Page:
With Bar Month approaching and more bar applicants hitting the wall of stress and exhaustion, now might be a good time to share some motivational thoughts for the last leg of the journey. I have been where you are: I felt frustrated, tired, scared, overwhelmed, and sometimes even like an imposter (like it must have been a typo somewhere that let me graduate from law school in the first place). Hundreds of thousands of others have been there, too, and thousands more are here with you now. We did — and you will — get through it. Here are some things to keep in mind as you climb that wall:
1. The bar is an opportunity, not a punishment.
You may feel like you “have” to take the bar because you’ve spent so much time and money and you need to get/keep that job, etc., but taking the bar is a choice. Even if it may feel like the only one, you still GET to take the bar…and we are so lucky to have that opportunity!
There are so many people who never get to this stage and would give just about anything to be where you are: people living in repressive cultures, people who could not make the grades or find the funds to go to law school, etc. You do not have to look far to find them. And of course we’ve seen far too many news accounts this year of people whose lives were cut short by acts of terrorism and hate. We are lucky in so many ways, and being able to make the choice to take the bar exam is a big one. Be grateful.
2. This may be the last time in your life that you’ll only have one thing to do. Enjoy it!
Okay, “enjoy” might be a little strong, but honestly, I often am nostalgic for my bar prep days. Every morning, I knew I had only one thing to do (even though that one thing had many components, like writing practice, MBEs, flash cards, exercise, etc.). It was tedious (understatement), but I could be selfish with my time, and the people around me allowed it. Once you begin your career, it probably will be the opposite, as people pull you in all different directions at once and your devices don’t stop ringing and beeping with problems you need to fix yesterday…but for now, you are in control of your time. Try to appreciate that.
3. No matter what, everything that really matters will be okay.
The bar exam is a test — that’s it. It’s an important, difficult test that we all want you to pass on the first try, but it’s still just a test. Think about the things that really matter to you: your family, your friends, your pets, your faith, your values, etc. You have been working so hard, and you are going to pass the bar; but regardless of the outcome, your family and friends will not go away or stop loving you, and those things that really matter will not change.
4. The graders want you to pass.
Graders are regular people with regular legal jobs who grade as a public service and who want to see applicants pass. They did not write the questions, and they are not the enemy! The bar is your chance to show off all the hard work and preparation you’ve done. Graders have to get through huge boxes of answer books in short periods of time, but you know how to write your answers in such a way as to make it easy for them to toss your papers onto the “pass” pile. Don’t dread the bar exam; be excited to take it, because it’s your opportunity to show the graders how hard you’ve worked, and how awesome of an attorney you will be when they pass you.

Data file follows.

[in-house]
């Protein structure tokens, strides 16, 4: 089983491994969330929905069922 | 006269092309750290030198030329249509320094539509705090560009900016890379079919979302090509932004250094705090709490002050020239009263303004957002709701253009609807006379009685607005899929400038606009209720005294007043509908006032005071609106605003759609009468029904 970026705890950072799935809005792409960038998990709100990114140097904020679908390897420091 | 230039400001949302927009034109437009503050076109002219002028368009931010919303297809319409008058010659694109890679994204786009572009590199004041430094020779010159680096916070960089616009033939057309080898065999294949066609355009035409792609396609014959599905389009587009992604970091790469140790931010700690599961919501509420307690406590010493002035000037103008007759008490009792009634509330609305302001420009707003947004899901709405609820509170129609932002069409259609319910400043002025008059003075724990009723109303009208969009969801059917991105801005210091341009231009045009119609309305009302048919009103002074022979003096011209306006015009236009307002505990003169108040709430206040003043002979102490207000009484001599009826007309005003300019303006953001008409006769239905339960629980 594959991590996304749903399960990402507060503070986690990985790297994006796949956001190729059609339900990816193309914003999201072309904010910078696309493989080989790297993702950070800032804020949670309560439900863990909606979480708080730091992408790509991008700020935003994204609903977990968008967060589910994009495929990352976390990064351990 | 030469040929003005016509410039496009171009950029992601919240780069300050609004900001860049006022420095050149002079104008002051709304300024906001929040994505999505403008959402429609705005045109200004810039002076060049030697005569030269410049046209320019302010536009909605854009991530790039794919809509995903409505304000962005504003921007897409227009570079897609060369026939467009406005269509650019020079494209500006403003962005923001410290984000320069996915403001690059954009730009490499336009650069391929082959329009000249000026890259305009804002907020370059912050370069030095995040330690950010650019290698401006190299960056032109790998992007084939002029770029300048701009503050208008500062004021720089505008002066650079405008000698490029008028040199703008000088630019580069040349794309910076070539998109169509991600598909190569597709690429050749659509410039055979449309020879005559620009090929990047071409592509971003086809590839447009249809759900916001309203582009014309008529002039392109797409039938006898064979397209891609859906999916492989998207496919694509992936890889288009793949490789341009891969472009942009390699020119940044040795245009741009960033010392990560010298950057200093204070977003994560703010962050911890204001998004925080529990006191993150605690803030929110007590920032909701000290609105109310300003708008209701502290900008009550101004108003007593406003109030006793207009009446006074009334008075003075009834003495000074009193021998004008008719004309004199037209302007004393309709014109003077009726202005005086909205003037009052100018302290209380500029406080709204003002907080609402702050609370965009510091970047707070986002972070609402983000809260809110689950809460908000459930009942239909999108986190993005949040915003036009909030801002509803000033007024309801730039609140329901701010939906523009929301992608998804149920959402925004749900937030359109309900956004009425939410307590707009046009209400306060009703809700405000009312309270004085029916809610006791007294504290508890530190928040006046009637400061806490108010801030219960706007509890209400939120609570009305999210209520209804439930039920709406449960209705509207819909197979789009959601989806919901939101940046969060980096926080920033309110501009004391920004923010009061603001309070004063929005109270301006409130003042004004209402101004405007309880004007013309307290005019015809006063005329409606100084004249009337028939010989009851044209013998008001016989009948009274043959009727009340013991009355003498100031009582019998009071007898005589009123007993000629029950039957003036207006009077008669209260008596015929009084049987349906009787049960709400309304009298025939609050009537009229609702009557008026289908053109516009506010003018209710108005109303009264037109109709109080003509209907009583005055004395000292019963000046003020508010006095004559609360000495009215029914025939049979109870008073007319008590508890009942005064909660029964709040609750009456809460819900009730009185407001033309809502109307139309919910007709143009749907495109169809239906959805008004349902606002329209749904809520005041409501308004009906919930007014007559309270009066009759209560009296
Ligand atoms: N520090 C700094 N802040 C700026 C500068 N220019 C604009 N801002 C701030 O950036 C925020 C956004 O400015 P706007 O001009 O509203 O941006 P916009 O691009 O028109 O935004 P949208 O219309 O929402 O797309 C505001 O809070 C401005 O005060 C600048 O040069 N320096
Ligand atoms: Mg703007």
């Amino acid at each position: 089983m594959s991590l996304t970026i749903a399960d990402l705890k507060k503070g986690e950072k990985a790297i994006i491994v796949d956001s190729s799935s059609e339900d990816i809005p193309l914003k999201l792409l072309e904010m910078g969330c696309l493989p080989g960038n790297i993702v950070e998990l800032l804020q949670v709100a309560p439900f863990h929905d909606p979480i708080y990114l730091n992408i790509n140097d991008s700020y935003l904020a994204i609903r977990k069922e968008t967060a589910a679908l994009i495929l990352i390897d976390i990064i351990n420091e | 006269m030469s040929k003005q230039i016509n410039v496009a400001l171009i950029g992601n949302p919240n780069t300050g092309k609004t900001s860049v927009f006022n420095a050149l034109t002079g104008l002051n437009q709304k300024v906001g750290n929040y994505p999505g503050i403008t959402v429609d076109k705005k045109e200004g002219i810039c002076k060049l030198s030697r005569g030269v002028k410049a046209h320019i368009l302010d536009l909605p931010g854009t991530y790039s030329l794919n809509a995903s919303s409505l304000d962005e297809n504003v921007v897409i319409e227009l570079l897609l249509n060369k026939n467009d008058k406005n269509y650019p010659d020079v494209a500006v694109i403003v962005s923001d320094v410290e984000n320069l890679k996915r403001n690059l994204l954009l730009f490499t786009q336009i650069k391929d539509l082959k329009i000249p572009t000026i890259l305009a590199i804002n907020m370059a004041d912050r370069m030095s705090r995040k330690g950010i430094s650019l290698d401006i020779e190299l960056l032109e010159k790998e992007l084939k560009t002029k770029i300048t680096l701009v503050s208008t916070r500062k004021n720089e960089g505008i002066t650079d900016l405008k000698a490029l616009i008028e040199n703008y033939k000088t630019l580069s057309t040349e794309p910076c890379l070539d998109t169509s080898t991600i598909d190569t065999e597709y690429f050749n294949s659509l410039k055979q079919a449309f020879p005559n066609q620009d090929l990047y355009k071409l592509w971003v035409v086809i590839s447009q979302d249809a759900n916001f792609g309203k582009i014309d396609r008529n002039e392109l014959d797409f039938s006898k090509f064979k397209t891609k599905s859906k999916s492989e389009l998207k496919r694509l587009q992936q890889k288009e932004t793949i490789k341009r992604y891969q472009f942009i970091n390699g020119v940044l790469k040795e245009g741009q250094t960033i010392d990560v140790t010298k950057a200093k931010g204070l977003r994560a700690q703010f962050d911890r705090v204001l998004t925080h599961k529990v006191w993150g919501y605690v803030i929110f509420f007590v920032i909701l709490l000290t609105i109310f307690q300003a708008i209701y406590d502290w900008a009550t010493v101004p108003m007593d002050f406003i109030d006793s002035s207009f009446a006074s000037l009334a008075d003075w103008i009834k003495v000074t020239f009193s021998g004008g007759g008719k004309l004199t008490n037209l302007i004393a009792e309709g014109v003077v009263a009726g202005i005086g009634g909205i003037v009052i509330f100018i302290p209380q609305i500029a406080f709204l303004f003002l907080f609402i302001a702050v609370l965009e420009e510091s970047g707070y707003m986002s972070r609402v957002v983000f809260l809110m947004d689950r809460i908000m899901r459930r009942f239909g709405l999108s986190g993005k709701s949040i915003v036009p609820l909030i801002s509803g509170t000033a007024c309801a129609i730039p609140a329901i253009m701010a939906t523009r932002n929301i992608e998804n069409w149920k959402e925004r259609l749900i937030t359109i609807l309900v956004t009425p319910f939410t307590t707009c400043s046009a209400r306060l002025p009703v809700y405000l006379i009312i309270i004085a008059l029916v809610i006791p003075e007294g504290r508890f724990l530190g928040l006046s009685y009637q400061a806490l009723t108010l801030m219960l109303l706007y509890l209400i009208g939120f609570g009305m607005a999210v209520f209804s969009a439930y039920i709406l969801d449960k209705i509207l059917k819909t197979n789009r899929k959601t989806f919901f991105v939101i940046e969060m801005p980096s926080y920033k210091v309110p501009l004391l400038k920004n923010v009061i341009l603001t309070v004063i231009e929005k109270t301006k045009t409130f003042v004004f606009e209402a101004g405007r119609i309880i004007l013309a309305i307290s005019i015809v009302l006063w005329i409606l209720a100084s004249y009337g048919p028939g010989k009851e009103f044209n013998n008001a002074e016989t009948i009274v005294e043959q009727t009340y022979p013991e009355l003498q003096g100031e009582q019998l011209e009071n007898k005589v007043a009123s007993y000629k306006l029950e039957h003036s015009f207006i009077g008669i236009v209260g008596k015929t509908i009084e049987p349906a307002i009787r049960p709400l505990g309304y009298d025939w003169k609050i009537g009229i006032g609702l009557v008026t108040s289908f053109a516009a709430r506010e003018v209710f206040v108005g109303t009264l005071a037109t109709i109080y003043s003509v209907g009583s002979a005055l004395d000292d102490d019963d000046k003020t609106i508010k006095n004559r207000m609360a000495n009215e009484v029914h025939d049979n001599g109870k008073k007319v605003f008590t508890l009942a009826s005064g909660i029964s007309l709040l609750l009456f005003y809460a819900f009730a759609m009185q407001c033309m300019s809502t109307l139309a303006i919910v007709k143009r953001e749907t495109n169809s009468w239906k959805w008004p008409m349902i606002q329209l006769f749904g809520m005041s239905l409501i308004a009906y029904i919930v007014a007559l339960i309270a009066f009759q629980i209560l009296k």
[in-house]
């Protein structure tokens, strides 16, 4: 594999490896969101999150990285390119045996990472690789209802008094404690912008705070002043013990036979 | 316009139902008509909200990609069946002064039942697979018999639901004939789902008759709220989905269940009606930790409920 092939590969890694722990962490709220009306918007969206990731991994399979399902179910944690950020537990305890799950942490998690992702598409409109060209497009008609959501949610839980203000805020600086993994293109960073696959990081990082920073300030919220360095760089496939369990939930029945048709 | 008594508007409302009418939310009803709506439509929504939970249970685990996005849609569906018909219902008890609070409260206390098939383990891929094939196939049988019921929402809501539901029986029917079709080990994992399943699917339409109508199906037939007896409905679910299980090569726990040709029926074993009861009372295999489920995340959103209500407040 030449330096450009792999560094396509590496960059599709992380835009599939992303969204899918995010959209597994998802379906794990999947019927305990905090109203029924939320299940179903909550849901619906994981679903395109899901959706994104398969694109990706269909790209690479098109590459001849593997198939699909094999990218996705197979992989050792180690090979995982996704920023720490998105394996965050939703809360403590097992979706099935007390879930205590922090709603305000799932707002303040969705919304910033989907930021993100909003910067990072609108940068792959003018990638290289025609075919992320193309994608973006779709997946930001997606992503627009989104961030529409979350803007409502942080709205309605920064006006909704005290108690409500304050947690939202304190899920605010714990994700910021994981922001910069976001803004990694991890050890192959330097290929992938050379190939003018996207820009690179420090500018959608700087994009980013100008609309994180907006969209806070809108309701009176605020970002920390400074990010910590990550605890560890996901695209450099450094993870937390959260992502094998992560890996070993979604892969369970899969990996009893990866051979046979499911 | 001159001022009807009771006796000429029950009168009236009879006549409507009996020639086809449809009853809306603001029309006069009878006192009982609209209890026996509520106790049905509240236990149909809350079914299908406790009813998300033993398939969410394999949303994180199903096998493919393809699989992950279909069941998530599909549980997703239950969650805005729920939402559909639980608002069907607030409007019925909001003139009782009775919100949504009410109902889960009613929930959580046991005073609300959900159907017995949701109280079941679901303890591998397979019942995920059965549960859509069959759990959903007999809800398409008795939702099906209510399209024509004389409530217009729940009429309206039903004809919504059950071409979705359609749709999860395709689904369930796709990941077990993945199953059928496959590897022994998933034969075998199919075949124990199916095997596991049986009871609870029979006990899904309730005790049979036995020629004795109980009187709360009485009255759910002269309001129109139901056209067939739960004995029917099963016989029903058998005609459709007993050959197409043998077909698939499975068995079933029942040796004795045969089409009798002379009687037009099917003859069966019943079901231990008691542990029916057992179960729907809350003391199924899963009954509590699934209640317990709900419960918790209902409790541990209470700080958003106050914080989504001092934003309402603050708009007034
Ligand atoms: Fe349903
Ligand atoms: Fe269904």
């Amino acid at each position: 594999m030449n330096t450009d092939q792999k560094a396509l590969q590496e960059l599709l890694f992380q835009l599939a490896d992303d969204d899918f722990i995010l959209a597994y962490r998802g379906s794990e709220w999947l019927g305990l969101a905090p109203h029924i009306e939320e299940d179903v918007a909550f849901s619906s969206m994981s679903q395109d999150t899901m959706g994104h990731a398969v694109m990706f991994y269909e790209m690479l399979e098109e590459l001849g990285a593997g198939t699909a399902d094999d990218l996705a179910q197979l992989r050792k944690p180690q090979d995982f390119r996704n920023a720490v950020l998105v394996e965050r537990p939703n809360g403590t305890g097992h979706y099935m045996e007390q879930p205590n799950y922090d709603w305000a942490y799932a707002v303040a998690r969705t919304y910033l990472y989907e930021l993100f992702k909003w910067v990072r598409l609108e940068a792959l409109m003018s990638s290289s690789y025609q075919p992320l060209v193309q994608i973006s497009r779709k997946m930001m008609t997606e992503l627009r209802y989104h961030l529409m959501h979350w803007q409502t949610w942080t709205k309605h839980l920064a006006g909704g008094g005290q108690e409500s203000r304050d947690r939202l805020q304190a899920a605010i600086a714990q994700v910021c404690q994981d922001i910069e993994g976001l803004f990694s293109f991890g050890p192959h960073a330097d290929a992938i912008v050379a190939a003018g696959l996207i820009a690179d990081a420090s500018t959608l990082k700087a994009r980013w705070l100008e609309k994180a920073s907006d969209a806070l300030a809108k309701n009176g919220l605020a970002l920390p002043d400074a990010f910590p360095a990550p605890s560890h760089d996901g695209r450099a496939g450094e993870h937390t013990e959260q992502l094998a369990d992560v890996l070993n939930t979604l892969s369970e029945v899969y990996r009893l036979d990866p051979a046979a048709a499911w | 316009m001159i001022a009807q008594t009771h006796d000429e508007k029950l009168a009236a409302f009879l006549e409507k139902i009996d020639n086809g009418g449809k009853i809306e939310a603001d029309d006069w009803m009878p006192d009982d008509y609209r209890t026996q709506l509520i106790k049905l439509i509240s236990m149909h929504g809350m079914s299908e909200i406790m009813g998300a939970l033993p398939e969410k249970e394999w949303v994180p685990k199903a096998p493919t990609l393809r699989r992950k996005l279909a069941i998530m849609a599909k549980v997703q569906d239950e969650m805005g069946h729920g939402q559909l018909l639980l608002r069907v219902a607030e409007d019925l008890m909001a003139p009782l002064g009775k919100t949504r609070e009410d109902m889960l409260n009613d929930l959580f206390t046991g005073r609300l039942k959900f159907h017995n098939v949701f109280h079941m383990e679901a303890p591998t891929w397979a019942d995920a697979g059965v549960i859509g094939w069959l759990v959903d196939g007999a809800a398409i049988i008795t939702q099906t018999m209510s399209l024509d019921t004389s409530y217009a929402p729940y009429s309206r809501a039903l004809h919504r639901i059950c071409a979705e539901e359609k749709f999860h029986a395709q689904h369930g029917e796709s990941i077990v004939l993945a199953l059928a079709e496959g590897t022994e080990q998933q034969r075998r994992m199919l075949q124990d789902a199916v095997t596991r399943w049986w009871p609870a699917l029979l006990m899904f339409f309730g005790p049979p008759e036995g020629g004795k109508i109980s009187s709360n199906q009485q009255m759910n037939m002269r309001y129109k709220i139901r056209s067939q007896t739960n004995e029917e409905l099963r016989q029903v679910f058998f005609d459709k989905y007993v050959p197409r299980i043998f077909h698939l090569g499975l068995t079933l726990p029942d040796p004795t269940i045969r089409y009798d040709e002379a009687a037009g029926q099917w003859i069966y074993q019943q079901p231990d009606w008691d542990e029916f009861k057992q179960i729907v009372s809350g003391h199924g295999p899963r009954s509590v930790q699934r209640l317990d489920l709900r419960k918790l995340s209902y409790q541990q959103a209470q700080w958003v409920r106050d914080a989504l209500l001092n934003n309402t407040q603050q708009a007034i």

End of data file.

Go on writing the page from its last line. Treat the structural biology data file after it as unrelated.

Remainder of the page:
5. Doable goals can help.
I’ve talked with a lot of graduates so far this winter, and almost every one — from the top of the class to the bottom — feels like s/he is behind. If you feel similarly, don’t look at the list of tasks you still have to complete as one giant mass; break it down into pieces. For example, if there are four essays and 30 MBEs you needed to simulate but haven’t yet, don’t assume you need to find an open span of five hours to finish them. Move one essay and maybe ten MBEs to one day, another essay and another group of MBEs to another, and so forth. Set smaller, doable goals each day, and create a checklist for them. (Do not underestimate that joy that comes from crossing something off! I still do that every day and it gives me a thrill each time, no matter how small the task was.)
6. Do not let the perfect be the enemy of the good.
Law students are accustomed to working as hard as humanly possible to be the best. That’s not necessarily a bad thing, and it’s good to aim for perfection, but don’t lose sight of the fact that there is no Witkin for the bar exam. Do not get so caught up in “bar drama” that you lose sight of this; yes, it’s hard, but acknowledge that and keep going rather than wallowing in it. The only way out is through, and as noted above, hundreds of thousands of others have made it before, and so will you.
Related to that, be careful not to allow anxiety to sabotage your efforts. You graduated from a law school with a rigorous academic curriculum, and you can do this, too. Keep practicing and working hard, and know that you absolutely, positively CAN PASS the bar exam!!